Are you listening, Ed Rendell?
Pennsylvania has run up a budget deficit of $565 million just four months into the current fiscal year. State lawmakers predict a deficit of $2.5 billion by the end of the fiscal year.
How did we get into this mess? When times were good, Gov. Rendell proposed budgets that increased spending at twice the rate of inflation. Since Rendell took office in 2003, state spending has risen by more than $7 billion. Rendell also borrowed another $3 billion.
Now that times are tough, tax revenues are shrinking dramatically. Rendell has proposed $300 million in cuts from administrative spending, but that won't put much of a dent in a $2.5 billion deficit.
Rendell isn't alone in screwing up his state's bottom line.
From Malanga's column:
From the end of the last recession in 2003 until this year, states collectively boosted general-fund budgets by an annual average of some 6.4%. In just 2006 and 2007 alone they added about $100 billion. During the period from 2003-2008, states also took on 38% more debt, increasing their collective indebtedness to $2.19 trillion.To read the full article, visit the newspaper's Web site.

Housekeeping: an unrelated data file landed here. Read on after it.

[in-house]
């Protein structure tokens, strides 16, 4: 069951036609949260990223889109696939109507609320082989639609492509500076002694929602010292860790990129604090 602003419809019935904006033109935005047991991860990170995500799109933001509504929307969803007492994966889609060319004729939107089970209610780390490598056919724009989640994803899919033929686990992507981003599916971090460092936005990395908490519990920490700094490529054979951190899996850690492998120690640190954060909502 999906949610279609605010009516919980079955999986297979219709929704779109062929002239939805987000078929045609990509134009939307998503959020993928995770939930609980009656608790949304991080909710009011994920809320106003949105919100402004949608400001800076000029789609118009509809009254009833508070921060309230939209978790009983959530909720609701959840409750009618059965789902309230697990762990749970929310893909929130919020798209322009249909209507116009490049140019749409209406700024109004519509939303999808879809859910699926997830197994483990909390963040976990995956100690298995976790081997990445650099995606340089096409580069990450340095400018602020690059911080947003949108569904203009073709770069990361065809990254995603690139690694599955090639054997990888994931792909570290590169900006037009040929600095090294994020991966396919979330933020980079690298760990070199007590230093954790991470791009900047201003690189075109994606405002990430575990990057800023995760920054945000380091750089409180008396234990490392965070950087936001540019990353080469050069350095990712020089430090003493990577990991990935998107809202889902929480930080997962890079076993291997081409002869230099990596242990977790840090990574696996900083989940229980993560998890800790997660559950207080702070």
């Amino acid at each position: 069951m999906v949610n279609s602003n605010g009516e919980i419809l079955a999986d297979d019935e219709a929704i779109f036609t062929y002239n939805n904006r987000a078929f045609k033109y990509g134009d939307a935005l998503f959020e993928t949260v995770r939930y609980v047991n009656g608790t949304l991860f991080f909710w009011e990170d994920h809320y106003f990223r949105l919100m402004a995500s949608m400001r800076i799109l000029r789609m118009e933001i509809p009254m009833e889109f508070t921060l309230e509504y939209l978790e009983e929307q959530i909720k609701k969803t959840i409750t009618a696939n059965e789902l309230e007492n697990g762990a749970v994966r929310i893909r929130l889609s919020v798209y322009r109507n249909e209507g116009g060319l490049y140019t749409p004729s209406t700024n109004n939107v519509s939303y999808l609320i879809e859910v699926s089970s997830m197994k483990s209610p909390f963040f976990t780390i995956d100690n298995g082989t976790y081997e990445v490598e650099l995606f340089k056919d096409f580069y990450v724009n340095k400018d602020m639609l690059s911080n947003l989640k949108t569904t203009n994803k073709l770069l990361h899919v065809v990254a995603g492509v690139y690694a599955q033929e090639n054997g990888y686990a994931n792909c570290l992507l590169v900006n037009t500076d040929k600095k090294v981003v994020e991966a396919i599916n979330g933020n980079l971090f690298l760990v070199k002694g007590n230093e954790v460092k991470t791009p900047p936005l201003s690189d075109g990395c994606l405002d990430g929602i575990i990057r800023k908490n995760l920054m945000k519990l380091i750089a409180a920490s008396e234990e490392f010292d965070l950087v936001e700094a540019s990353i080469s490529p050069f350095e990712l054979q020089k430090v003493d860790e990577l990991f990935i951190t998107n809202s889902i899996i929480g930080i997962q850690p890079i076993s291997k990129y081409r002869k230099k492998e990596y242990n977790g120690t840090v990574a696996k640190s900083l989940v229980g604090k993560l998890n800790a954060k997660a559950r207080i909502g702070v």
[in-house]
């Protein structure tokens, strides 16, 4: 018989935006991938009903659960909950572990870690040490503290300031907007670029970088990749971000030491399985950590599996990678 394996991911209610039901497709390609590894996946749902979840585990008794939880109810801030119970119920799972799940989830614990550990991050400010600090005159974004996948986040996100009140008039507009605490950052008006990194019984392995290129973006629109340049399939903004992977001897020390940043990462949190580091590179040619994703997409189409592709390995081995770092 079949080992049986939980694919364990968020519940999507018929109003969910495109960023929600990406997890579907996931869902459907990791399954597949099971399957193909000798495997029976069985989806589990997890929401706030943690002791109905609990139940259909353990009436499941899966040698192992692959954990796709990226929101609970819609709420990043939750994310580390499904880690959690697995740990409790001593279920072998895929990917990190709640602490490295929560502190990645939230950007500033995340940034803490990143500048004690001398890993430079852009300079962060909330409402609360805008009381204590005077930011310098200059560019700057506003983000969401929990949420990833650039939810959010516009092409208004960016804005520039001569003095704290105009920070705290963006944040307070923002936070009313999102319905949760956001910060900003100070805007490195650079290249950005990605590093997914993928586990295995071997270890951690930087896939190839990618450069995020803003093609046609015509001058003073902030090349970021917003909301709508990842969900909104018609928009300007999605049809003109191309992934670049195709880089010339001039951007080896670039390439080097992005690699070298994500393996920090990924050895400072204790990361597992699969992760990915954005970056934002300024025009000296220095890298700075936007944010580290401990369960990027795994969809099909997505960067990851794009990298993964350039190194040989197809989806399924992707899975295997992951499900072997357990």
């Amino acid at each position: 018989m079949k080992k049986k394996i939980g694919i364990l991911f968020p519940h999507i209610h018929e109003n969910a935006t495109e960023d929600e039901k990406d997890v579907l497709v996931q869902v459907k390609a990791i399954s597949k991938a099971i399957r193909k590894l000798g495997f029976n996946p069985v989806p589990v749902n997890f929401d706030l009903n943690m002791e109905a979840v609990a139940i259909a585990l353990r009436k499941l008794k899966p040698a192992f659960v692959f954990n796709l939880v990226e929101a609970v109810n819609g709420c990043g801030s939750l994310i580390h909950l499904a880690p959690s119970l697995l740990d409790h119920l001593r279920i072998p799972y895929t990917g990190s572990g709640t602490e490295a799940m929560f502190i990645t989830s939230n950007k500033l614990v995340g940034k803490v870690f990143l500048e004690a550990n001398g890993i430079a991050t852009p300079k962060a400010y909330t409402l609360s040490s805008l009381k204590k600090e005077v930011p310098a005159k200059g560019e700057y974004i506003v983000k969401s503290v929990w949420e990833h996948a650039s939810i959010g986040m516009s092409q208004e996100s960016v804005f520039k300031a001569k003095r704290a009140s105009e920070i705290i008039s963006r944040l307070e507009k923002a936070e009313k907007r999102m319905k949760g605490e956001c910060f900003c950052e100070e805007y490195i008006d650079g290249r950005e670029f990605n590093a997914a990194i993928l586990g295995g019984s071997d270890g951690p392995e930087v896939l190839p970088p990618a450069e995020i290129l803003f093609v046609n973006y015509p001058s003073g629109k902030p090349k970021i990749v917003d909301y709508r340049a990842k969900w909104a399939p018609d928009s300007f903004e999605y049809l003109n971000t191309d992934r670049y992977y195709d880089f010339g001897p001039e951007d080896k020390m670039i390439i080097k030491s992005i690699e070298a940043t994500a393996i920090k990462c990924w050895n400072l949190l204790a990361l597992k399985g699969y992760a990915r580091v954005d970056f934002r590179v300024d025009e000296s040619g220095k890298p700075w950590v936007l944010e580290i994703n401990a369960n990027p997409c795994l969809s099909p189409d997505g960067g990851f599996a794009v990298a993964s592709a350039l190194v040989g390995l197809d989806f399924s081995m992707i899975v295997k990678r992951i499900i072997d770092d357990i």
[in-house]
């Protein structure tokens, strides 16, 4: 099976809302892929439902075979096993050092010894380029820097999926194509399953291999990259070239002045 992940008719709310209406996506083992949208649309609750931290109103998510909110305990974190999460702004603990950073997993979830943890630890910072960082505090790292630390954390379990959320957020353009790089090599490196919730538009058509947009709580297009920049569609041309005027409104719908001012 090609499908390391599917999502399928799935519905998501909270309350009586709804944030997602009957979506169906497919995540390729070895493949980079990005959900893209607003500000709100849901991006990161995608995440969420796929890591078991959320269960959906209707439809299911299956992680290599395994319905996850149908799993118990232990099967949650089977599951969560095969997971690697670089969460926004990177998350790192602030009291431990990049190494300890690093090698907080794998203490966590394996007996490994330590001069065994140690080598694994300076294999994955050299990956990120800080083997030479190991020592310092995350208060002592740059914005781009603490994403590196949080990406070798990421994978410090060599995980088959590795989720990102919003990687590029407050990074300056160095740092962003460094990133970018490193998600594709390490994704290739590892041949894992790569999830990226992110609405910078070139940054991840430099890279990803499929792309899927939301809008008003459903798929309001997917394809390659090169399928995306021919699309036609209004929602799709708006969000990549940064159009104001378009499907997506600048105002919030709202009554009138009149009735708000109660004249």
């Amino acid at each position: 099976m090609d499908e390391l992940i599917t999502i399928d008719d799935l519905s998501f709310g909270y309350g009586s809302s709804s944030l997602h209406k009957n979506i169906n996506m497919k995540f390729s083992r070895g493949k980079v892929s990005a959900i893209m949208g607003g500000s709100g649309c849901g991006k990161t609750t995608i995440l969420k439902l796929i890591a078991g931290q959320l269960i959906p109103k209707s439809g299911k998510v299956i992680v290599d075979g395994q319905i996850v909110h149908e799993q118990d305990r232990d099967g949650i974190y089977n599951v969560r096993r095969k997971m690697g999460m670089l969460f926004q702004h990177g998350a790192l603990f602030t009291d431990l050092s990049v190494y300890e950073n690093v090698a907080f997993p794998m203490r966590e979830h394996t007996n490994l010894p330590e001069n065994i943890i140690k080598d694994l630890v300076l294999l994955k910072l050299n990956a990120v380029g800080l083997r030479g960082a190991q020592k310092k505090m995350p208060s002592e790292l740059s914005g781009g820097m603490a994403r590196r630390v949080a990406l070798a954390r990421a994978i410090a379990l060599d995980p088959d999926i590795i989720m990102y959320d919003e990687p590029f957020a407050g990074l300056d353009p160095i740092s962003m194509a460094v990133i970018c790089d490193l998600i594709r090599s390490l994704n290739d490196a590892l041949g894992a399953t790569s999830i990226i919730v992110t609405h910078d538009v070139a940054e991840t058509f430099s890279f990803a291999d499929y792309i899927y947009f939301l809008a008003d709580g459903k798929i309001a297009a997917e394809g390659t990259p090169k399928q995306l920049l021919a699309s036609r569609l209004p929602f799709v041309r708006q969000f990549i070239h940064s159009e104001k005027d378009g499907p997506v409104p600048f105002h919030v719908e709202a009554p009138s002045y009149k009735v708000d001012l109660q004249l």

Now it's cold-shower time. Earlier this year, in the spring, more than half of the states grappled with budget deficits amounting collectively to nearly $50 billion. Since then tax collections have fallen short of projections, producing further midyear budget holes in nearly two dozen states.